6th Reunion, August 23, 1918

Held beside Pidcock’s Creek

Bridge spanning Pidcock Creek in Bowman’s Hill Wildflower Preserve.


The sixth annual reunion of the Pidcock Family was held at Neeley’s Mills August 24, l9l9, with one hundred and fifty in attendance. Gladys Pidcock described it as follows.

The President, F. Raymond Pidcock of Trenton, New Jersey, presided. Dr. Crooks, pastor of the Thompson Memorial Church offered a prayer. F. Raymond Pidcock eulogized our ancestor, the first settler, John Pidcock and then introduced George Pidcock of Bloomsbury, New Jersey, who served as program chairman. After a few brief remarks, he introduced Mrs. Annie Pidcock Davey who made the presentation address in which she emphasized the pride that is felt to have sprung from such honored stock. The bronze tablet on the rugged boulder was unveiled near the former home of John Pidcock, now the Thompson Neeley House, by Anna Pidcock of Moultrie, Georgia and Edith Pidcock, daughter of J. Cooper Pidcock of Washington Crossing, Pennsylvania, both direct descendants of John Pidcock. The bronze tablet bore the following inscription:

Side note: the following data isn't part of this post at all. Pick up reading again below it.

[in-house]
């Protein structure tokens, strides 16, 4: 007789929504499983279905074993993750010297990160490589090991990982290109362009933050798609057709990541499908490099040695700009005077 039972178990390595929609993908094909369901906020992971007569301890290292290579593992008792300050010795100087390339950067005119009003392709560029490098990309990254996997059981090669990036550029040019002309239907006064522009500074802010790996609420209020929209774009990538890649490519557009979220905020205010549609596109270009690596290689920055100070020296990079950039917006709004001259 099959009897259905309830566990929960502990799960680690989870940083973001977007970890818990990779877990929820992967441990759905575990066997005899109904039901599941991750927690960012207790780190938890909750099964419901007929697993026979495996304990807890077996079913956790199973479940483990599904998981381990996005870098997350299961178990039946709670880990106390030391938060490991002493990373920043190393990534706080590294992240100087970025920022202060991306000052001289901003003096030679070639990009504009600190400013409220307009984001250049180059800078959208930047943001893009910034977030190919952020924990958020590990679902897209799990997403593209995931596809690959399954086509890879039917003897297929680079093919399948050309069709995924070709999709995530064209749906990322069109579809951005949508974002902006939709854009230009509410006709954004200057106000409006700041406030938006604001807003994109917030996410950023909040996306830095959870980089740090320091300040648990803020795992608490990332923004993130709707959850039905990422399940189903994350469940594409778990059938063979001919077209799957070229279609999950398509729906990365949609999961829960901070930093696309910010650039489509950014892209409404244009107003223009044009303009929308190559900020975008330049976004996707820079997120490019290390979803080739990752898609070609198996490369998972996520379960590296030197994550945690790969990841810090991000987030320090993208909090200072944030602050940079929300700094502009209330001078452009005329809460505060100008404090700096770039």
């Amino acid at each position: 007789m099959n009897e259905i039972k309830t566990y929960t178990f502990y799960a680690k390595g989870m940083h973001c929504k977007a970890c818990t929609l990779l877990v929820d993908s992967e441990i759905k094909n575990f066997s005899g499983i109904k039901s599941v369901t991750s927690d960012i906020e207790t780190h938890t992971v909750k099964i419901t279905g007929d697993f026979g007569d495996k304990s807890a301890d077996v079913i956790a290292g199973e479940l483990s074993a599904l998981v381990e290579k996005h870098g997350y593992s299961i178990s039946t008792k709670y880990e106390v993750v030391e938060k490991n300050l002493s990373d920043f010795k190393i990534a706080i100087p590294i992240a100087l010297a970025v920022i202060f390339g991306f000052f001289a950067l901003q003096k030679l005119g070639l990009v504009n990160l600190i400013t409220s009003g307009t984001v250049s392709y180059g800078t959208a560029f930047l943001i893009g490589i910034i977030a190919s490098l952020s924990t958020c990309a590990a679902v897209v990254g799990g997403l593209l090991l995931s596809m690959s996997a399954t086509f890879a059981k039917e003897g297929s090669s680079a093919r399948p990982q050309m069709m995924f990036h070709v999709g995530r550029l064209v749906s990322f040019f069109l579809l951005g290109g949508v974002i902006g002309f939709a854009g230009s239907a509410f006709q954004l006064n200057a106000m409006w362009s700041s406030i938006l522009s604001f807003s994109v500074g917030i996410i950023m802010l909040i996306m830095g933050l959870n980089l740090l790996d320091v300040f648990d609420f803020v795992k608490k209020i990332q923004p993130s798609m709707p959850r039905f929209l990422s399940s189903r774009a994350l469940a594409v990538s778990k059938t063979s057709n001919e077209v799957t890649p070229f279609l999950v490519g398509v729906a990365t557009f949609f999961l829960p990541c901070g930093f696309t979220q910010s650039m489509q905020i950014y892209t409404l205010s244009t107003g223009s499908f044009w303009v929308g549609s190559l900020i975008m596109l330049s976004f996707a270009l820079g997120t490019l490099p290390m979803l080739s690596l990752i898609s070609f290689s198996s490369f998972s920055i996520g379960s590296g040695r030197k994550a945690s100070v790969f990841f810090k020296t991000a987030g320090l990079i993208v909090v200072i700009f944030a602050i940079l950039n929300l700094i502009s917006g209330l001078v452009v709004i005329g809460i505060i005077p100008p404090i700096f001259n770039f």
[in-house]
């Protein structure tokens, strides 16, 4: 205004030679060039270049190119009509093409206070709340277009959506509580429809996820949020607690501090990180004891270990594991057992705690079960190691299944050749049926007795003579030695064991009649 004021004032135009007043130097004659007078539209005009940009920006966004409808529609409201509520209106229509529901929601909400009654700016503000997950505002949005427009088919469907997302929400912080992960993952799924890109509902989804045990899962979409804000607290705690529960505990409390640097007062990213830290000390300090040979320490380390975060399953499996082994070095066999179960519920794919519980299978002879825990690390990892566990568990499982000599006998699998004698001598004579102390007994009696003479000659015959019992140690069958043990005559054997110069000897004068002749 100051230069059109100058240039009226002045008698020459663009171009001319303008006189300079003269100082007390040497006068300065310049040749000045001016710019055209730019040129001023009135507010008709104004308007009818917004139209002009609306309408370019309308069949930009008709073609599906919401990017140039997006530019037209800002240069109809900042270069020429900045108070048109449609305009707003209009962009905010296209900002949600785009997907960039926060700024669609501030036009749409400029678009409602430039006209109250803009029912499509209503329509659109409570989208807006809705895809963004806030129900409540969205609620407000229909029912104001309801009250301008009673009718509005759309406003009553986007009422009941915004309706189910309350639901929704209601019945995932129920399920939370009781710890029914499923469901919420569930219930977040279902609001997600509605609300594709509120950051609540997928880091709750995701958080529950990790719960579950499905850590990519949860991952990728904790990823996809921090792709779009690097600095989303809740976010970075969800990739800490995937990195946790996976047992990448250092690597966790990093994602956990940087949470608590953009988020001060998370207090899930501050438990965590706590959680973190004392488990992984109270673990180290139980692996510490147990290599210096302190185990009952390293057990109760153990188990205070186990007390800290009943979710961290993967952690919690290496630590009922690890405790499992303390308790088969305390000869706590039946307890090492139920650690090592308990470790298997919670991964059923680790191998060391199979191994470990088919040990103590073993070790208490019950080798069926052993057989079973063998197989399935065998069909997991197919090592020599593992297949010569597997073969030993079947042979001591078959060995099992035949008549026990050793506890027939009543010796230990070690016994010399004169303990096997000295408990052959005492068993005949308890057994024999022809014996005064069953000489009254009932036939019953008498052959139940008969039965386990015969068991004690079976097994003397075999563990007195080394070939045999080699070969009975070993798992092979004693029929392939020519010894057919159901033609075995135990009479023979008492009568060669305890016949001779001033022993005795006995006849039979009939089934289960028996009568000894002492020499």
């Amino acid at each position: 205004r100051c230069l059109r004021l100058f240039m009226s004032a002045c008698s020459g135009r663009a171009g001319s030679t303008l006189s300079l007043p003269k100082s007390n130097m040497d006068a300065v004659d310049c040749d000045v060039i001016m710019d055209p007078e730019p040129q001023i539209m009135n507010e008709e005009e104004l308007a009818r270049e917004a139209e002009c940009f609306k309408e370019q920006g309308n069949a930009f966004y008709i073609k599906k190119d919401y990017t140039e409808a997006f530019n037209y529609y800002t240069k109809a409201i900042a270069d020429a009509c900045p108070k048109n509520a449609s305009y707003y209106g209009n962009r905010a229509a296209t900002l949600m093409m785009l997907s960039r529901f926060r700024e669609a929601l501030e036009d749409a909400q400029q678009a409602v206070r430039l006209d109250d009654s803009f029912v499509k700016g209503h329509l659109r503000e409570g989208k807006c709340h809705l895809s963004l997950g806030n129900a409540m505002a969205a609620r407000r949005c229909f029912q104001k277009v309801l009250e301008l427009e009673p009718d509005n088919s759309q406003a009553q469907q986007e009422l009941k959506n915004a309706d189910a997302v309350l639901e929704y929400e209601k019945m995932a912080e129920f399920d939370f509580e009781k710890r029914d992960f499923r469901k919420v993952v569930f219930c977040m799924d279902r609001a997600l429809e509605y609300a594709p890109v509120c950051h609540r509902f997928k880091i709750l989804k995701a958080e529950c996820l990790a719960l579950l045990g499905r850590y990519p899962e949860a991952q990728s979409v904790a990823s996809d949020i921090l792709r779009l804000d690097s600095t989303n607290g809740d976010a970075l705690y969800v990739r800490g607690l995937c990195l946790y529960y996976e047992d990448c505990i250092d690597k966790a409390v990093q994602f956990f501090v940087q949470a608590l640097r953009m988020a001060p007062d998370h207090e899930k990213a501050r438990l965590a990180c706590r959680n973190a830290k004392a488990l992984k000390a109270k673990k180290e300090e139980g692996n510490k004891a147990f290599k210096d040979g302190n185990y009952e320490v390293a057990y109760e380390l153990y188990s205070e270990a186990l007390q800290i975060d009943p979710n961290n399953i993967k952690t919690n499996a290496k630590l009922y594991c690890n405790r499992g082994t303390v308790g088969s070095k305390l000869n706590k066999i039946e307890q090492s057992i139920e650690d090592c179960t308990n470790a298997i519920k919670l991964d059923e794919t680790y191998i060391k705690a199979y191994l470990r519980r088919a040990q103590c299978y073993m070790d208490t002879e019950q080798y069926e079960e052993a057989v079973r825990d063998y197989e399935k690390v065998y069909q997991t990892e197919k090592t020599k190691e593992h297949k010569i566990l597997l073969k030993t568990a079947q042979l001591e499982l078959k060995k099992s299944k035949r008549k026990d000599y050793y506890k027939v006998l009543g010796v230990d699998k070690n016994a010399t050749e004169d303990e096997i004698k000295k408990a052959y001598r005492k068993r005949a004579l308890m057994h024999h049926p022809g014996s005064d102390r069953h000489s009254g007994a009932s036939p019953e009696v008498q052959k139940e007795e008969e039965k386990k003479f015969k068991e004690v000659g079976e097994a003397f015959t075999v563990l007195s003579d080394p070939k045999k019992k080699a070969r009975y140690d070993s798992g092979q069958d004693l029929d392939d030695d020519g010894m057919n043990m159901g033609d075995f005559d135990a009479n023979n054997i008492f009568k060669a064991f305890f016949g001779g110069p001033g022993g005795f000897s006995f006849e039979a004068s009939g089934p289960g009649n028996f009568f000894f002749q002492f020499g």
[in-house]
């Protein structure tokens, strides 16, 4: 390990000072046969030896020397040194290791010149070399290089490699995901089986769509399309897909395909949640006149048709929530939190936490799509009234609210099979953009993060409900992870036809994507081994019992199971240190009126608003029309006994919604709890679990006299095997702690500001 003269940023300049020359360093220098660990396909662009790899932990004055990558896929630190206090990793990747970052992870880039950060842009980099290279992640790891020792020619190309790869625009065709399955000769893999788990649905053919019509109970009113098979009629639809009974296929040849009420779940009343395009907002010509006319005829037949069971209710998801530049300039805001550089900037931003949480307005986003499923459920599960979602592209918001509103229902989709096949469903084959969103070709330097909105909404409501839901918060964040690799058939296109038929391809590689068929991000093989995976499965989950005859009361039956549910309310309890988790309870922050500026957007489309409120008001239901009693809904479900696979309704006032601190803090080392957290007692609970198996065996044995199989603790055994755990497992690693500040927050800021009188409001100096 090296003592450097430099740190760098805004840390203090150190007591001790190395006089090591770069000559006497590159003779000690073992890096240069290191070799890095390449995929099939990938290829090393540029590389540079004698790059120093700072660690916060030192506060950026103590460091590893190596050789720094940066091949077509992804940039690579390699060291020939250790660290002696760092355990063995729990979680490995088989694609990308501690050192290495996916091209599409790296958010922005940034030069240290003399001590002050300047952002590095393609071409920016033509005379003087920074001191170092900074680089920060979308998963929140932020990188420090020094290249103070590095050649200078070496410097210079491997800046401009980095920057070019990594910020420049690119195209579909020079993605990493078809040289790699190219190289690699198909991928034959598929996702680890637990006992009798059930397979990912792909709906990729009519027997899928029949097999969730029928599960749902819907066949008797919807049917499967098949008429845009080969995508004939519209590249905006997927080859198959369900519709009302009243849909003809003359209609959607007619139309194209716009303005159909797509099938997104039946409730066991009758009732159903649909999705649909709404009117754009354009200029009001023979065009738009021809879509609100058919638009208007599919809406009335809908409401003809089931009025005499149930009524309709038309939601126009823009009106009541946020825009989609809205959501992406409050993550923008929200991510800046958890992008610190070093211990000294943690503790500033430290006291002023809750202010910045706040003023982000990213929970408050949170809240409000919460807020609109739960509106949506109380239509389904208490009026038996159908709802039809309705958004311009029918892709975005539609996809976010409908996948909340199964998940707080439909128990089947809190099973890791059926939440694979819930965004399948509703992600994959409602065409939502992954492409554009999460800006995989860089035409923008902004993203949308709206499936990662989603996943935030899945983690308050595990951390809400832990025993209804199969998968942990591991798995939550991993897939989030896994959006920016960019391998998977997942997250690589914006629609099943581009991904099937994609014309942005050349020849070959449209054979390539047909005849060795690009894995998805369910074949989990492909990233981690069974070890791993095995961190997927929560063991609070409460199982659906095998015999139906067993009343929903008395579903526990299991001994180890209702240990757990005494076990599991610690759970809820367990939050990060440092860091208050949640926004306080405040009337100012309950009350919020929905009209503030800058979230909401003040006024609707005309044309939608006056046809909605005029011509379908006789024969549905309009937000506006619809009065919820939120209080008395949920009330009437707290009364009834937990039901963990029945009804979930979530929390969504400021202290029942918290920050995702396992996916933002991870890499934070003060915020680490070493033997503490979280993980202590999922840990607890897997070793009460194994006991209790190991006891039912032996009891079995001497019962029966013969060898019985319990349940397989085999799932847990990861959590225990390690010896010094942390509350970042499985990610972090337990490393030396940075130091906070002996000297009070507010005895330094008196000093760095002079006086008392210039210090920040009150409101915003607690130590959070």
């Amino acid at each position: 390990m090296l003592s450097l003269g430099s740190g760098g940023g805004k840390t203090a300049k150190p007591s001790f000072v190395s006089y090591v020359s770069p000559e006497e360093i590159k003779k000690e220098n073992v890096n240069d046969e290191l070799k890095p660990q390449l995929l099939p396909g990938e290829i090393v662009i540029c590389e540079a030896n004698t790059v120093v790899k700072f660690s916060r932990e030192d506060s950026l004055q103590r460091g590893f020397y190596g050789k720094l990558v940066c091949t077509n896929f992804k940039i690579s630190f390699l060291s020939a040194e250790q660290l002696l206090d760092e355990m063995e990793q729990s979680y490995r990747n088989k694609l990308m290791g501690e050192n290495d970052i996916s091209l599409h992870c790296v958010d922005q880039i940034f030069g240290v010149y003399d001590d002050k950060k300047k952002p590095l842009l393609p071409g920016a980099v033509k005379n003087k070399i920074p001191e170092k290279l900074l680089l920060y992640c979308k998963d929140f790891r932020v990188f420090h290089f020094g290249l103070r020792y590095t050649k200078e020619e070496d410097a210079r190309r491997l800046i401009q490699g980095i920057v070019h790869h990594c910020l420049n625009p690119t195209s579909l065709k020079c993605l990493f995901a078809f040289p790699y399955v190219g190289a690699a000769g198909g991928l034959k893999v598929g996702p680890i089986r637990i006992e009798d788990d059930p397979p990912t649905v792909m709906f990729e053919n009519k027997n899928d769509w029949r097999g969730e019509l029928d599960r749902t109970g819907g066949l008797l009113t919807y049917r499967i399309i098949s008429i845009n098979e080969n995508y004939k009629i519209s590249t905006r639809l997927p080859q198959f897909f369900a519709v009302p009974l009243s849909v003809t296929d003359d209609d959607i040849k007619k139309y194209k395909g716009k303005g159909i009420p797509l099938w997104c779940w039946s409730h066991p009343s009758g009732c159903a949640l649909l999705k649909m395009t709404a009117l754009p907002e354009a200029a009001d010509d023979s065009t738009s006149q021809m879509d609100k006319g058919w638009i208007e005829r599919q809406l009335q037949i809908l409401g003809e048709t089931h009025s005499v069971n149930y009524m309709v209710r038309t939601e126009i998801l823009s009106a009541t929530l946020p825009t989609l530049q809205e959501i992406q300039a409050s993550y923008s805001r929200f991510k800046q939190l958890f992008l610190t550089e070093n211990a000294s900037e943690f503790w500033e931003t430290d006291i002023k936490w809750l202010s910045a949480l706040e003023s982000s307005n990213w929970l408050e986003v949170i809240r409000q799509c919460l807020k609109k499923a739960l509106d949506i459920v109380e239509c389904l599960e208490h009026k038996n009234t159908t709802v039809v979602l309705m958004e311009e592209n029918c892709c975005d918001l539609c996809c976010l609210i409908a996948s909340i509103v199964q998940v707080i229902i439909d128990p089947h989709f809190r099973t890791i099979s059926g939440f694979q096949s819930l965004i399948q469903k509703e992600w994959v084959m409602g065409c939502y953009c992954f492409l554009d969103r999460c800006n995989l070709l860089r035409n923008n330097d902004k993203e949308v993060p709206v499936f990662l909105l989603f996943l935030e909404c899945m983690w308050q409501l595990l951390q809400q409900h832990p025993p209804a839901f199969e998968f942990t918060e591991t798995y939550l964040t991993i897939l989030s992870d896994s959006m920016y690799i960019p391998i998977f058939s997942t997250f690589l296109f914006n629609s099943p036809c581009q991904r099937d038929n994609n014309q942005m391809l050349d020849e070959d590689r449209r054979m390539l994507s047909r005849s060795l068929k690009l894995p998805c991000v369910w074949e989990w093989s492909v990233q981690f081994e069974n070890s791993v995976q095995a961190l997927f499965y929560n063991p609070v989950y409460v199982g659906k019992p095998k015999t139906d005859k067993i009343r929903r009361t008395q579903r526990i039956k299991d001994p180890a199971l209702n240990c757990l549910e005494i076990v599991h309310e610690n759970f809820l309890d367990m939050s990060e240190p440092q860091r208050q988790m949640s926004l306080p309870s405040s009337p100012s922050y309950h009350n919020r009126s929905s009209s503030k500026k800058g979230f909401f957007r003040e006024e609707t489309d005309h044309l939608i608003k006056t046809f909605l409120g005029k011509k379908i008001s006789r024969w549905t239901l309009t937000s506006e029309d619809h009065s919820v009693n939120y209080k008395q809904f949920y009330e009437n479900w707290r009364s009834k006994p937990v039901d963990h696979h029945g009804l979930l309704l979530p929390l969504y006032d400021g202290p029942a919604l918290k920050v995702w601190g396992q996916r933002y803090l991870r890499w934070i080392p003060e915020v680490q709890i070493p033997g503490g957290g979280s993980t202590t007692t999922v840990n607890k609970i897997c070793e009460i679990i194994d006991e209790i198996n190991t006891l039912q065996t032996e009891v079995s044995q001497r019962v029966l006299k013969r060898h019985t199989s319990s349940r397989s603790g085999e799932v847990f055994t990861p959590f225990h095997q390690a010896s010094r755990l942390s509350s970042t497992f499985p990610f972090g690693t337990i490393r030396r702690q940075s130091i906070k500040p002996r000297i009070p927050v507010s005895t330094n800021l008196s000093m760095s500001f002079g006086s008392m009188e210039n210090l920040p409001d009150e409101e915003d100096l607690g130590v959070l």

On this spot on a tract of land of 505 acres called by the Indians Win Na Haw Caw Chunk JOHN PIDCOCK the first settler built mills and established a trading post with the Indians in l684.

The bronze tablet was accepted by the Honorable Allan W. Hagenbach, President of the Washington Crossing Park Commission of Pennsylvania. Mr. Hagenbach asked the question, “Is it proper to have ancestors?” He commended the descendants of John Pidcock for marking the hallowed spot and urged that they make some recognition of the graves on top of Bowman’s Hill. He promised that the commission would preserve the graves.

Samuel Eastburn, the historian, gave an interesting account of the history linked with the locale. He told of the services which the Pidcocks had rendered to their country; one being the running of a ferry during the Revolutionary War, the contributing flour from their mills to our troops, and another being their military record. He brought the history through the present generation, eulogizing the services of the Honorable James Nelson Pidcock, prominent in the affairs of state during the last quarter of the nineteenth century.

Doylestown Daily Intelligencer, Tues. Aug. 27,1918 Trenton Evening Times, Monday Aug. 26, 1918
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